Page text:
From the February 21, 2024 Vermont Fish & Wildlife Board meeting in Montpelier, Vermont.

All last week, the Vermont Senate Committee on Natural Resources and Energy heard testimony on Senate Bill 258, an act related to the management of fish and wildlife. The bill includes provisions that would end coyote baiting and hunting with dogs, strengthen the state’s new trapping regulations by requiring all traps to be set at least fifty feet from trails and other places people are expected to recreate. Most importantly for all future wildlife policy decisions, S.258 would also change the rule making authority of the Fish and Wildlife Board and the way its members are appointed. It would also require any member to be knowledgeable and informed with the best science on wildlife issues and required to learn about wildlife conflict resolution and the impact of climate change on our wildlife.

Vermont Wildlife Patrol was just one of many voices speaking from the experience of feeling unheard by the current board. I provided the Senate Committee with links to nine different board meetings where I provided comment on issues before the board. On February 21, 2024 at the board’s monthly meeting, I testified that all of Vermont’s wildlife was not abundant and flourishing, in response to the Commissioner of Fish and Wildlife’s testimony earlier that day to the Senate Committee that it was. I cited lynx, eastern cougar, gray wolf, caribou, marten and fisher as native Vermont species that have yet to fully recover in the state. Fisher now being threatened by rodenticide poisoning in addition to the continued loss of habitat and a statewide no bag limit trapping season.

Link to Vermont Wildlife Patrol’s and other citizen’s testimony on S.258:

Testimony of Addison County resident to Senate Committee on Natural Resources and Energy on February 22, 2024.

Ironically, after my public comments were received the board heard a report on the proposed 2024 waterfowl hunting season that included an update on eastern mallard populations which have declined 38% percent since 1998. The decrease in breeding pairs of Vermont mallards led to a reduction in the bag limit from four to two birds a day for three years. Various factors are suspectedly responsible for the decline, hybridization with game farm raised ducks, habitat fragmentation, increased hay-cutting in nesting areas and hunting are possibly all to blame for the alarming reduction in this iconic species.

At the February board meeting, I also called out the acting chair and board representative from Orange County, Michael Bancroft for not having approached Vermont Wildlife Patrol to discuss any of the issues that I’ve brought up at board meetings. I said that the lack of other people from Orange County attending board members begged the question, who was he listening too if not my own voice? At the break, Bancroft approached me to humbly thank me for calling him out and acknowledged that he had spoken to no other constituents from Orange County and indeed it was time for a discussion. No Vermonter should have to wait a year for their voices to be heard by any representative.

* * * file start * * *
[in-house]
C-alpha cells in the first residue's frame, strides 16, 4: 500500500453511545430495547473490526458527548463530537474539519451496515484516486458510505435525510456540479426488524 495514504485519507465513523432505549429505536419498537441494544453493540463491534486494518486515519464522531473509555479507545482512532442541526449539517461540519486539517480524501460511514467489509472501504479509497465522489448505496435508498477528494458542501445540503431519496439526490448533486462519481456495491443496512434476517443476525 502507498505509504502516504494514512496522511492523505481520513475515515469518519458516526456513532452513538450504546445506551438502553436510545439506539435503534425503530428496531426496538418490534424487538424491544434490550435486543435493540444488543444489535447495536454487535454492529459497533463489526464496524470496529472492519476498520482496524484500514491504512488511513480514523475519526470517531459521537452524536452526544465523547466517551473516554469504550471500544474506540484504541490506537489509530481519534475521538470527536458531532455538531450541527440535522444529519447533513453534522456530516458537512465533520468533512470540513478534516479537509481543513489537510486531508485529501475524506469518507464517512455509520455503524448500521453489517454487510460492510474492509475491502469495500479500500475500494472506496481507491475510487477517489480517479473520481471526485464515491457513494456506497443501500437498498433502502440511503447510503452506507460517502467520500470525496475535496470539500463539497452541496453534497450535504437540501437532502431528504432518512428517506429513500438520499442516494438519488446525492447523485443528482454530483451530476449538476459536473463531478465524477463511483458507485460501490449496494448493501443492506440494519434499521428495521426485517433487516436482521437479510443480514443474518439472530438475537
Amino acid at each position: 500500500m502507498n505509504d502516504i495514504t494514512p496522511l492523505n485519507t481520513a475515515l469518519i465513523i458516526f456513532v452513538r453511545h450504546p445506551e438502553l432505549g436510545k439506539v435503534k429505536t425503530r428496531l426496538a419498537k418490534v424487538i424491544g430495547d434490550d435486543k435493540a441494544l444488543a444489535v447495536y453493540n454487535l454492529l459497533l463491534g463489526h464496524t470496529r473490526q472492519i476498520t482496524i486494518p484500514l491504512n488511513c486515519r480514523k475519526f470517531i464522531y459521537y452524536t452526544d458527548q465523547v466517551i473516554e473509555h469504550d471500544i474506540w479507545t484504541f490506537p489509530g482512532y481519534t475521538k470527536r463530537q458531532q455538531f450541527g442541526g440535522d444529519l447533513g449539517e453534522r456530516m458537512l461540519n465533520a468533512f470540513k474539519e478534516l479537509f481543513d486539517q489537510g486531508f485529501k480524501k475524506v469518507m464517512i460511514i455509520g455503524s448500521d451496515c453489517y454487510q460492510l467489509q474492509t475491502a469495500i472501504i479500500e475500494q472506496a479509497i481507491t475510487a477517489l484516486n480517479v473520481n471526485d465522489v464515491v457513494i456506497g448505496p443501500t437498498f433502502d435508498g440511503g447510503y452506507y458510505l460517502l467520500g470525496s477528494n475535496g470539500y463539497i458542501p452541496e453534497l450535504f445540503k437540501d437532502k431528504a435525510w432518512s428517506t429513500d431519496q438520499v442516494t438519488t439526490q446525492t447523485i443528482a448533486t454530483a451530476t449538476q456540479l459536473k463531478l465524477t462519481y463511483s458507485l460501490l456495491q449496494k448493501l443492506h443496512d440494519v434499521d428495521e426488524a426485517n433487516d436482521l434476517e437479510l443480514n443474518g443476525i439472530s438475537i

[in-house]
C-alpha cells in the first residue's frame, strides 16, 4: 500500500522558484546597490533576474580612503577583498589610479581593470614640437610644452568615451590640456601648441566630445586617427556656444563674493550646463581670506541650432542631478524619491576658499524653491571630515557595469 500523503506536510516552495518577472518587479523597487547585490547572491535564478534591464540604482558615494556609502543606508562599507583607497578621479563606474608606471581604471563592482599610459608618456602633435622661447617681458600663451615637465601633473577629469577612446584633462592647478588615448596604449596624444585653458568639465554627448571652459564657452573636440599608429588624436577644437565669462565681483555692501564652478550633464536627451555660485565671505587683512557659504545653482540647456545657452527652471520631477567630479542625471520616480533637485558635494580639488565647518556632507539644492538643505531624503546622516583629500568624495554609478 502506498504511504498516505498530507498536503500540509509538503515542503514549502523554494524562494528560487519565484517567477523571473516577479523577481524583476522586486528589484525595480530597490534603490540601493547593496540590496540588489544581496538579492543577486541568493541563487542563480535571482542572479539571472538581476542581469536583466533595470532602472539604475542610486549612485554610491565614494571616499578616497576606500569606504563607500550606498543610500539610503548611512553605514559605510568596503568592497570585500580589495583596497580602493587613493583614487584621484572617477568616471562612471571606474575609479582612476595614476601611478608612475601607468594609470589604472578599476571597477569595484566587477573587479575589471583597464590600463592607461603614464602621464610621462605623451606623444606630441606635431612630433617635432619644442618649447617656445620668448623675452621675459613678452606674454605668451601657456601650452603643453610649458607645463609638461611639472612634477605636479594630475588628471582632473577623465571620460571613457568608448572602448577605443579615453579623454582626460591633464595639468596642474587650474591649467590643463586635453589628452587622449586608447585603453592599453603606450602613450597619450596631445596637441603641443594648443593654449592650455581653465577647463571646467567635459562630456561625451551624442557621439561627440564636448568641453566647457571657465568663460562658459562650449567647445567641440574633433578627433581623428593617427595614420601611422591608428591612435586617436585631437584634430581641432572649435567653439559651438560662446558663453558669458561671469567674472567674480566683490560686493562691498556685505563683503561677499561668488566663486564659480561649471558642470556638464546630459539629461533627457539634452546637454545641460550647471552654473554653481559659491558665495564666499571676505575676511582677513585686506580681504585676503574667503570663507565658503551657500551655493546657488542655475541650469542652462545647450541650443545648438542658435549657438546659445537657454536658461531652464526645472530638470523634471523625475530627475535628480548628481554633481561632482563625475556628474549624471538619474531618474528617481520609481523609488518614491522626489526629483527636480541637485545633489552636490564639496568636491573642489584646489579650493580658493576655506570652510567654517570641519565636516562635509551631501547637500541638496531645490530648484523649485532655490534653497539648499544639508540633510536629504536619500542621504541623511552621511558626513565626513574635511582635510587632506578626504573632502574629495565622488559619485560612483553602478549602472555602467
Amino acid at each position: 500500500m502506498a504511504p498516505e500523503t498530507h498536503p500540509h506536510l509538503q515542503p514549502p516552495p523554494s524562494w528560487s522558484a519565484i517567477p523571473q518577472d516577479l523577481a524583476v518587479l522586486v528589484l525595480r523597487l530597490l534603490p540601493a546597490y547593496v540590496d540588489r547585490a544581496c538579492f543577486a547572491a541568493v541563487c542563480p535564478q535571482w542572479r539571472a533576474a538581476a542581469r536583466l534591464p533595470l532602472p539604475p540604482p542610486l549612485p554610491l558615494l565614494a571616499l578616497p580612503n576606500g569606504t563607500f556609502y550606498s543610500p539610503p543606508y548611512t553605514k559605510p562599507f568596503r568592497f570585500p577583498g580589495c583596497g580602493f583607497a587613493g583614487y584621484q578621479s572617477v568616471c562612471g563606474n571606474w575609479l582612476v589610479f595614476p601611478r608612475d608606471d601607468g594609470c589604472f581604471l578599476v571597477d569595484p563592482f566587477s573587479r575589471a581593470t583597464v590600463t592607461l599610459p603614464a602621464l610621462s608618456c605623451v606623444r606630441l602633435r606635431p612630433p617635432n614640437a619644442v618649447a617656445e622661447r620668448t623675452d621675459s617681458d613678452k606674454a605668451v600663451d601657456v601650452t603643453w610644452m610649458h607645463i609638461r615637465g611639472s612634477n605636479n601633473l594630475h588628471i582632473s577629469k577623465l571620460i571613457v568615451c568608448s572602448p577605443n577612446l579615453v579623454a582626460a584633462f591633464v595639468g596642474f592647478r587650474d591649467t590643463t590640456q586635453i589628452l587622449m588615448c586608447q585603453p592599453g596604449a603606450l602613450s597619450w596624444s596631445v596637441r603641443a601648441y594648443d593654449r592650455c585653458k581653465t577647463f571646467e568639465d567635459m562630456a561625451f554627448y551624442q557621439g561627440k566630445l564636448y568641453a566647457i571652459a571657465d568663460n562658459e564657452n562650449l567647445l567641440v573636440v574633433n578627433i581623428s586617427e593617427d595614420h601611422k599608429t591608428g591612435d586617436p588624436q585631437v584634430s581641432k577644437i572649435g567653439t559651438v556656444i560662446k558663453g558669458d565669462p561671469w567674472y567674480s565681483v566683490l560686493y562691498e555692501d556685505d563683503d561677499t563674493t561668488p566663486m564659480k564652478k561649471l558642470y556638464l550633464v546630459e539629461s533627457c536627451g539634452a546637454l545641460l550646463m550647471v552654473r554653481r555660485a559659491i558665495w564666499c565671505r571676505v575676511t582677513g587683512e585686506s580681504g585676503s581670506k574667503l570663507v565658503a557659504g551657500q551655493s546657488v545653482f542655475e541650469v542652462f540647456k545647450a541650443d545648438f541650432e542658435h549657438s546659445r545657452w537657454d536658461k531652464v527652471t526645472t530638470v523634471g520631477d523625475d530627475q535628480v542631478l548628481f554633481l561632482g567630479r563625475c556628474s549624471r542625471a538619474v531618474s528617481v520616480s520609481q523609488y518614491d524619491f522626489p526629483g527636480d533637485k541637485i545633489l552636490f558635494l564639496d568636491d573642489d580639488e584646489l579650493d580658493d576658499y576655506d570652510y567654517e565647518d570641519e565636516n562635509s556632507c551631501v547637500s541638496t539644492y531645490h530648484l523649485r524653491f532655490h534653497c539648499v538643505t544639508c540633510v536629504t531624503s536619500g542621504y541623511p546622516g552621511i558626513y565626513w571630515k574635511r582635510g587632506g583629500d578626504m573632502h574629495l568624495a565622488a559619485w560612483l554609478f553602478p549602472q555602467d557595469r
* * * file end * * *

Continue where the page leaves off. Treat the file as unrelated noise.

Testimony of West Glover resident to Senate Committee on Natural Resources and Energy on February 22, 2024.

At the heart of S.258 is a legislative desire to remedy the fact that many Vermonters who do not hunt, trap or fish do not feel represented or heard by the current board, who predominantly are hunters and trappers appointed by Governor Phil Scott. In the last year of attending board meetings, petitions presented by wildlife advocates are routinely denied while petitions that increase hunting and trapping opportunities are readily approved. S.258 would limit the number of board members the governor could appoint while preventing any majority of members from any particular stakeholder group, such as exists with the current board.

Two six-year board terms expire in February 2024, for Essex and Grand Isle Counties.

We encourage all Vermonters to access the hours of testimony given for and against S.258 to better make your own informed decision on whether you believe a new fish and wildlife board is warranted. Perhaps no better opportunity exists for Gov. Phil Scott to prove that the current board demographic is truly representative of Vermont, thank with his soon appointment of two new board members for Essex and Grand Isle Counties. Both board terms expire at the end of February 2024. Vermont Wildlife Patrol challenges the governor to be fair and impartial in his appointment of new Fish and Wildlife Board members.

Support S.258!

Wildlife Deserves A Better Voice

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